Some Flux customers have IT monitoring suites that support capabilities such as:
- Database queries
- File and Directory Monitoring
- Log file parsing and text searching
- Script execution
- HTTP URL executions (a simulated browser session)
- Web service execution
If using such a tool to monitor a Flux installation, consider the following guidance for issue identification.
|If you are trying to:||Then use the tool capabilities to:|
|Determine if there are general network connectivity issues|
Ping the server where Flux is executing
Ping the database server
|Determine if Flux engine is down|
Test to see if the Flux service is running by:
|Determine if workflows are failing||Text search in the Flux logs for the term 'threw an exception. The exception is being handled using standard flow chart behavior'. This statement indicates a flowchart has failed and is attempting to recover.|
|Determine if the database server is down||Telnet to the port the database is configured to listen on. If the Telnet connection is successful, it is likely the database is available and operating correctly.|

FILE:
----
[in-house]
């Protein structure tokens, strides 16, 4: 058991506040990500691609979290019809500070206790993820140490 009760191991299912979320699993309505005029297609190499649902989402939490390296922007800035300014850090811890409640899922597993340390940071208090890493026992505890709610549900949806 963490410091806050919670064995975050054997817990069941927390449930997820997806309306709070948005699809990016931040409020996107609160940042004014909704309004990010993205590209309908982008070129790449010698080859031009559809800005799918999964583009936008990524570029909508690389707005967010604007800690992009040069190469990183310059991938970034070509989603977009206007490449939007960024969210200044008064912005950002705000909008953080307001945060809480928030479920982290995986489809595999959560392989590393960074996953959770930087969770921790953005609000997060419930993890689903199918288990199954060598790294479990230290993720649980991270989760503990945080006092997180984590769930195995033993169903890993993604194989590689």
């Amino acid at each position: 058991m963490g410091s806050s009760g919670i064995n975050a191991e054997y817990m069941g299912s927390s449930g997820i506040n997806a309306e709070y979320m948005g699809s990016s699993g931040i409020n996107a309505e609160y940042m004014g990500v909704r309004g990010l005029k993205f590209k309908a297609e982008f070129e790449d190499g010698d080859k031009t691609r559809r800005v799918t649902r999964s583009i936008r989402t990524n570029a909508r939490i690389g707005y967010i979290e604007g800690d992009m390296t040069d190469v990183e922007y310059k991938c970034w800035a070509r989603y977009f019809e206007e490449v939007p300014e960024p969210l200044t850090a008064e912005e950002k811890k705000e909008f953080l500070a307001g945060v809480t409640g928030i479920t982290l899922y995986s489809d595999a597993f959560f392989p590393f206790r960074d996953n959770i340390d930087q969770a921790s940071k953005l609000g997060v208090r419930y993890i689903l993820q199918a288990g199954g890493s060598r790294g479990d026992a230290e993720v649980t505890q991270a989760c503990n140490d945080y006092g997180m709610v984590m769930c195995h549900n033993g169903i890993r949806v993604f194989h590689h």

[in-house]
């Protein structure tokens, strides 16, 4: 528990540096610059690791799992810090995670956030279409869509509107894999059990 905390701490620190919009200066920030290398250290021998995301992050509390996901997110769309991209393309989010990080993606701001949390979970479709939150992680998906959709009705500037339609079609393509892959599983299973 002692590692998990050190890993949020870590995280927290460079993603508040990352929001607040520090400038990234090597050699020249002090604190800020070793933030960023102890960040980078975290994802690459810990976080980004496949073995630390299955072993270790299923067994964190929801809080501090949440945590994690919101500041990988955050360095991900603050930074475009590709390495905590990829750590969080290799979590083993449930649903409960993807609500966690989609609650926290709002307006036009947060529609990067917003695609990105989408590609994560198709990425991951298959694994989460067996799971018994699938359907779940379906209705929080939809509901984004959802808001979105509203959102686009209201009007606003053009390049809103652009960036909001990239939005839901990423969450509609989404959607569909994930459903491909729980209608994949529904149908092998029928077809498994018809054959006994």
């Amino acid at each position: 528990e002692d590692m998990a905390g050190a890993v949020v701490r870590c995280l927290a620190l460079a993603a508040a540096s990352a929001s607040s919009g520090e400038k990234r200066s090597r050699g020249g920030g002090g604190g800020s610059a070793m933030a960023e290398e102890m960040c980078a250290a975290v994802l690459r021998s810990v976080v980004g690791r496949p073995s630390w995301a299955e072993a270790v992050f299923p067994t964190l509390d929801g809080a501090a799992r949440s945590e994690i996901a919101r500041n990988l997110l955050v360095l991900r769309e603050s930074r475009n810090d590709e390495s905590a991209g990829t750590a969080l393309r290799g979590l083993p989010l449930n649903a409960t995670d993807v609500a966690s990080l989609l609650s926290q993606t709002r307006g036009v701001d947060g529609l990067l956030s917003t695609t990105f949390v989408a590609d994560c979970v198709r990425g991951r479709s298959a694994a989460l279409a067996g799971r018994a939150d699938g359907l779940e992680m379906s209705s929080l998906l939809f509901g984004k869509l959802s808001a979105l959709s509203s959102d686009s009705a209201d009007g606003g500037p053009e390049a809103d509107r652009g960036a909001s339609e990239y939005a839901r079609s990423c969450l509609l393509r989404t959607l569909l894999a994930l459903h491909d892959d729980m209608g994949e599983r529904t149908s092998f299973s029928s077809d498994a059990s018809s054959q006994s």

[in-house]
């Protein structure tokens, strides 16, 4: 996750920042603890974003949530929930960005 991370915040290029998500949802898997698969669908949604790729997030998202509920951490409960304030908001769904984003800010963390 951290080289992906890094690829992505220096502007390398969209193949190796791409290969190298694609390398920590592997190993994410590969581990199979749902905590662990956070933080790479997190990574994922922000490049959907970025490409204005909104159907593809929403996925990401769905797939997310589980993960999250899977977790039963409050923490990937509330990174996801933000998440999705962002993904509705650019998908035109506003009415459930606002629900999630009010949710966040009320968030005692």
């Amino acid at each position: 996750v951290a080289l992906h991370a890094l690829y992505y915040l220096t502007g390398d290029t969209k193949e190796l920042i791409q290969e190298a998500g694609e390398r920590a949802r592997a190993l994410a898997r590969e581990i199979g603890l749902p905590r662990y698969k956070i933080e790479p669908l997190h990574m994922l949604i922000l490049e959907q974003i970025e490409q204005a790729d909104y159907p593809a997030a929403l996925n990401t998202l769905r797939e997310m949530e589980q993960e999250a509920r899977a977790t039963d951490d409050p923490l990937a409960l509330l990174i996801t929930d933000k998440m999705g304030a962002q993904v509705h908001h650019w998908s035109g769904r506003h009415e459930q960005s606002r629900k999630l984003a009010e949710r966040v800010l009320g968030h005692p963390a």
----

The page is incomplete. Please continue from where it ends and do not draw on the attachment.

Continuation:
|Insufficient number of database connections for Flux to properly execute||Text search in the Flux logs for the terms "the engine was unable to get a connection" + "sleeping for X time". This is indicative of there being an insufficient number of database connections being available.|
|Poor performing Flux engine|
Text search in the Flux logs for the term "deadlock". This is indicative of database deadlocks which may be hampering Flux performance.
Confirm that Flux has sufficient memory allocated to it. While a Flux engine will start with 512K, most customers allocate 1 to 1.2 GB to their Flux instances (some significantly more if they are running large or memory-intense Java actions.